“More books, Mommy, more books!” I can still hear his newly found voice say.
He’d plead and although I was exhausted beyond what I thought my bones could bare, we’d read more.
In the moment, I didn’t really enjoy this reading time as it made my own eyelids feel like lead as I laboriously turned page after tired page. I was so over the stale pages of Goodnight Moon, Thomas the Train, and those blasted monkeys who kept falling off their bed because they were disobedient and couldn’t seem to learn a lesson from their monkey brothers.
But I knew this was essential. I knew I wanted my children to be readers and the only way to make it happen was to always be reading. So we read.
Over the years, I have fought with desperation to keep the love of reading alive in our home.
I began reading the Harry Potter series to X when she was in first grade and we didn’t stop until she was in 5th grade when she read Book 7: Deathly Hallows all on her own. We kept the spirit alive with Arianna and the Hunger Games and Divergent series. All of us read the books on our own, shared our favorite parts, then celebrated our shared adventure watching the movie when it came out. I even began a book club for X and her friends which allowed them a consistent summer gathering over Starbucks to discuss the books they were reading.
In the past couple years, with the addition of 4 non-readers to our home, we’ve barely held our ground as a family of readers. I didn’t have the advantage of early childhood reading together with the “final four” and it was painfully obvious. All of a sudden, as if they held a committee meeting and decided as a group how they’d collectively protest books, reading became passe, out-of-date, uninteresting, and “what lazy people do.”
To everyone but ONE. Who apparently wasn’t invited to the committee meeting.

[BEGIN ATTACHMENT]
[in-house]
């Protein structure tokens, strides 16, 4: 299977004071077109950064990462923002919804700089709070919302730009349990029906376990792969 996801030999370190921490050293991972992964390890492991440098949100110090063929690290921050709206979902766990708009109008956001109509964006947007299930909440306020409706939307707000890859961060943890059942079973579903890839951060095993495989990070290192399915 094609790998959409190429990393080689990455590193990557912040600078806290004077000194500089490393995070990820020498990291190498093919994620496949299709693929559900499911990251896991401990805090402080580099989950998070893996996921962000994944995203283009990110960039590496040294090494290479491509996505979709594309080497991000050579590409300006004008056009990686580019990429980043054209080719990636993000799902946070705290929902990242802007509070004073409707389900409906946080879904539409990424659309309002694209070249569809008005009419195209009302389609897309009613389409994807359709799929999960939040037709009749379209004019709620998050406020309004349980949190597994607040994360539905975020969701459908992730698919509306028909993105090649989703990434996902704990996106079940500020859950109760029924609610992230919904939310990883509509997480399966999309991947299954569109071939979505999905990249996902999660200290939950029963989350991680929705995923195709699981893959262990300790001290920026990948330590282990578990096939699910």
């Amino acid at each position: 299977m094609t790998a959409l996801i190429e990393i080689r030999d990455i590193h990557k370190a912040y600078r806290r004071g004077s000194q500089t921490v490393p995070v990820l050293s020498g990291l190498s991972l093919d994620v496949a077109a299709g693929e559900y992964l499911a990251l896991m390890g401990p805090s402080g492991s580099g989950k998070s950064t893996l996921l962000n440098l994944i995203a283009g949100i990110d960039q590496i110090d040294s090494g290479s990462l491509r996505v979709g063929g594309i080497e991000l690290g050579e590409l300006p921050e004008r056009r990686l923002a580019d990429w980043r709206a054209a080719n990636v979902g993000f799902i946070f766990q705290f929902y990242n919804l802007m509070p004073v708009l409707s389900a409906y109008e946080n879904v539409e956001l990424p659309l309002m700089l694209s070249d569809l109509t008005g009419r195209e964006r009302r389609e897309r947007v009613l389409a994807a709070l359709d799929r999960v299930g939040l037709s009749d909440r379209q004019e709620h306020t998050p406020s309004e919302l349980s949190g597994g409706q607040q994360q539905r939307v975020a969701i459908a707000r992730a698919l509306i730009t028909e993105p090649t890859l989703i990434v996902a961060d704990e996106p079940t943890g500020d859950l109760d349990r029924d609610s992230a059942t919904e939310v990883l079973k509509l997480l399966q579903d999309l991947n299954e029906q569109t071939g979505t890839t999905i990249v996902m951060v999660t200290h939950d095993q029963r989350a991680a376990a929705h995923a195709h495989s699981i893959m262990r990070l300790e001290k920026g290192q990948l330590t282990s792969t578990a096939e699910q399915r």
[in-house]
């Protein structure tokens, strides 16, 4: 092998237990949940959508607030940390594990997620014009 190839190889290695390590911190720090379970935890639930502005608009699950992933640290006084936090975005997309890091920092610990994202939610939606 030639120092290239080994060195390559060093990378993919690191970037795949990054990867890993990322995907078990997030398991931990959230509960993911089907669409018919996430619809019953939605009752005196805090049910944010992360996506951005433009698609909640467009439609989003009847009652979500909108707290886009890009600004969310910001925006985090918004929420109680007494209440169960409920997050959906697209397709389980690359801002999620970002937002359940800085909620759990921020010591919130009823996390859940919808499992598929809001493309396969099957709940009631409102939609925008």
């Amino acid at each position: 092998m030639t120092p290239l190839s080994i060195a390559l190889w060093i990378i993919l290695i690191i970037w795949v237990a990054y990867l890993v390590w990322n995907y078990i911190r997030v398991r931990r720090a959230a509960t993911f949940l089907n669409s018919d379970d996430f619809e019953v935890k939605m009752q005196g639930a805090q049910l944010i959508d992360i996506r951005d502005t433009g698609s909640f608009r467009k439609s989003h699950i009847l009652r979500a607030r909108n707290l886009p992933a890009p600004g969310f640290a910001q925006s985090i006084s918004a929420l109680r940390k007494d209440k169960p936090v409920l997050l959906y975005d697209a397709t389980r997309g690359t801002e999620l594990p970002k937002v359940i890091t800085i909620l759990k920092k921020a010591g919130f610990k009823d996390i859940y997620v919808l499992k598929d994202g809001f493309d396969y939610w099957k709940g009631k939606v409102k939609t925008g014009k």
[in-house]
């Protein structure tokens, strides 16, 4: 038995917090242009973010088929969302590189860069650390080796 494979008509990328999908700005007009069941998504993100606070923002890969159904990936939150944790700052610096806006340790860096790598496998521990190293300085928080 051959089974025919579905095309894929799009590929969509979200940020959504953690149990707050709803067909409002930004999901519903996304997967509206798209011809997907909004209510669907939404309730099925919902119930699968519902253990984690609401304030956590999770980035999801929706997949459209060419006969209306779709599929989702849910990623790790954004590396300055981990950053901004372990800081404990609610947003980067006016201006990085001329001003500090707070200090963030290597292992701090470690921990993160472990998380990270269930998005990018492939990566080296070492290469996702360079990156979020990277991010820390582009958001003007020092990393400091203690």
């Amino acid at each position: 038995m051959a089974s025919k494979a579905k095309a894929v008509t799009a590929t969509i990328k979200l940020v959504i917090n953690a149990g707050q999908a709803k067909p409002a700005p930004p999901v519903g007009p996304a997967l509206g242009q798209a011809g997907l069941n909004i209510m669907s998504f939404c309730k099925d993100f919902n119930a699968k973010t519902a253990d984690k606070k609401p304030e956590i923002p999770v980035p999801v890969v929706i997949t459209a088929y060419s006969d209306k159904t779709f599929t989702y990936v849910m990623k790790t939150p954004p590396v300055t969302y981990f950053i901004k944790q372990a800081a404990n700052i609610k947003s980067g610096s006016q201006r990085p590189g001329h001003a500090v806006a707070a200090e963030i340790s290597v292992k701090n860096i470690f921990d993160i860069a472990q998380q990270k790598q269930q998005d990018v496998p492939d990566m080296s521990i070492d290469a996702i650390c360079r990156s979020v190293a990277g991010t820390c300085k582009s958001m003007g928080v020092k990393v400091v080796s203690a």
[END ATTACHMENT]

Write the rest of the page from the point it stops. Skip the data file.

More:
I cannot even begin to tell you how many books this boy has poured through in the past 2 years. I can safely affirm it includes the Harry Potter, Hunger Games, Divergent, Maze Runner series, as well as every 39 Clues, Minecraft, I Survived, Boxcar Children, Encyclopedia Brown, Magic Tree House, and Goosebumps series. He’ll even read my books when he has finished everything he owns just so he can be reading something. His favorite of mine is Love Does by Bob Goff.
This year he won the Reading award for the 3rd Grader with the MOST AR (Accelerated Reader) POINTS. (Yes, I bursting with pride over his achievement!)
One of the best parts of this story is how well E owns his love for reading. He doesn’t let his sibling’s constant jeering even touch him. He just keeps on reading.
In an effort reestablish a passion for reading in our home we bought everyone a book or book series for Christmas. Several gave a pretty smile for my camera when they opened it but I could see beyond their platitude and confirm their persistent disdain for books. I didn’t mind, however, I was prepared to do whatever it took to make books a priority in my home again.
And to my incredible surprise something began changing this spring.